Archive for April, 2009

What does “The only way to break into PGP” mean?

Thursday, April 30th, 2009

Note to PGP legal dept: I’m not going to put the ® sign every time when I mention PGP. I’m just tired; we already did that in our press release and on our web site, and I think it’s enough. No, really? Well, I’ll repeat one more time: all names like PGP are trademarks or registered trademarks of their respective owners in the UK, USA, Russia and probably somewhere else  e.g. in Albania. There are too many countries to mention, sorry :) . Why should I care about (R)? Keep reading, and you’ll see the reason.

Note to PGP executive and marketing depts: thanks again for helping our marketing people to spread a word about company and our software. We have received many calls from local and international media, a nice press coverage, and a lot of people coming to our booth at InfoSecurity. Well, and several good orders  mostly from forensic/investigation people.

Now an update to my previous post. It becomes more and more funny: PGP has wrote about our ‘conflict’ in their own blog. And the author is… Jon Callas, CTO of PGP. He called his blog entry Lies, Damned Lies, and Marketing – not bad, eh? But the contents is even better. Jon starts with the words about ElcomSoft: "The company who made this has a great product, and as I said then, it’s a very cool product." Thanks Jon, but we already knew that our software is "great" and "cool" – otherwise we would not get enough sales ;) . But Jon’s story continues with the following:

[ElcomSoft] booth said, “the only way to break into PGP®.” This is a lie, and a lie in two directions.

1.They’re not breaking into PGP, they’re doing password cracking. There’s a difference.
2.They’re not the only people who do it. As I’ve said before there are plenty of other password crackers, both commercial and open source.
In short, the sign was factually incorrect, and lies about PGP.

If we lie, please sue us. If we don’t, better be quiet, please. But PGP marketing people have selected the 3rd way: complained to Reed Exhibitions and asked to destroy [a part of] our booth. Well done.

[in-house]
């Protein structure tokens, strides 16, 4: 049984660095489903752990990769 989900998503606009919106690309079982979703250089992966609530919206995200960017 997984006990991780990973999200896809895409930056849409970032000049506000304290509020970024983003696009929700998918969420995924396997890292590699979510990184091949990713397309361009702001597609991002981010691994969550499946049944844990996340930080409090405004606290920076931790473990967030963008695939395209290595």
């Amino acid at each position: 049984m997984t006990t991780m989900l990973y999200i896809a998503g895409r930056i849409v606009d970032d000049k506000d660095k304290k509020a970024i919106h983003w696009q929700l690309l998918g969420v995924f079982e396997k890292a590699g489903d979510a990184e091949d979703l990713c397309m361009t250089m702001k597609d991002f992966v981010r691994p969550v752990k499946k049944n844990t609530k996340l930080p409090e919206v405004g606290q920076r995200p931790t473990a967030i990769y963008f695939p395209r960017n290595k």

About [1]: from my personal point of view, "breaking into PGP" can mean "password cracking" as well. Do we provide the tool to get access to password-protected PGP disk? Obviously we do. Did we say that it works in 100% cases, or that we cracked PGP encryption/algorithms? No we did not. Oh well, our English is definitely not perfect, but I think it is still better than your Russian, Jon ;)

About [2]: yes, there is a lot of password crackers around. But I’m aware of just a single one (except ours, of course) for PGP Disk – and it is commercial; supports old versions of PGP Disk only; moreover, it is distributed only as a part of very expensive commerial e-discovery package – and it is MUCH slower than ours (because it does not use GPU acceleration). Sorry, I will not mention the vendor name here, simply because it is our competitor – and it did not pay us for an advertisement :) . Jon, I’d appreciate if you can name the other ones (commercial or open-source). If you cannot, YOU lie. But I like your wording "as I’ve said before"; I think I should used it myself, too (e.g. "as I’ve said before, PGP is not secure and can be cracked" – without reference, for sure :) ).

I recall how I talked to PGP representative a year ago – on previous InfoSecurity UK. The first question he asked was: "Have you received an e-mail from our legal department?". I replied "Should I?"; he said "Yes", and explained the reason: there was no (R) sign (near "PGP") in our press release (Elcomsoft Distributed Password Recovery Unlocks PGP Protection). Well, see the note at the beginning of this post ;)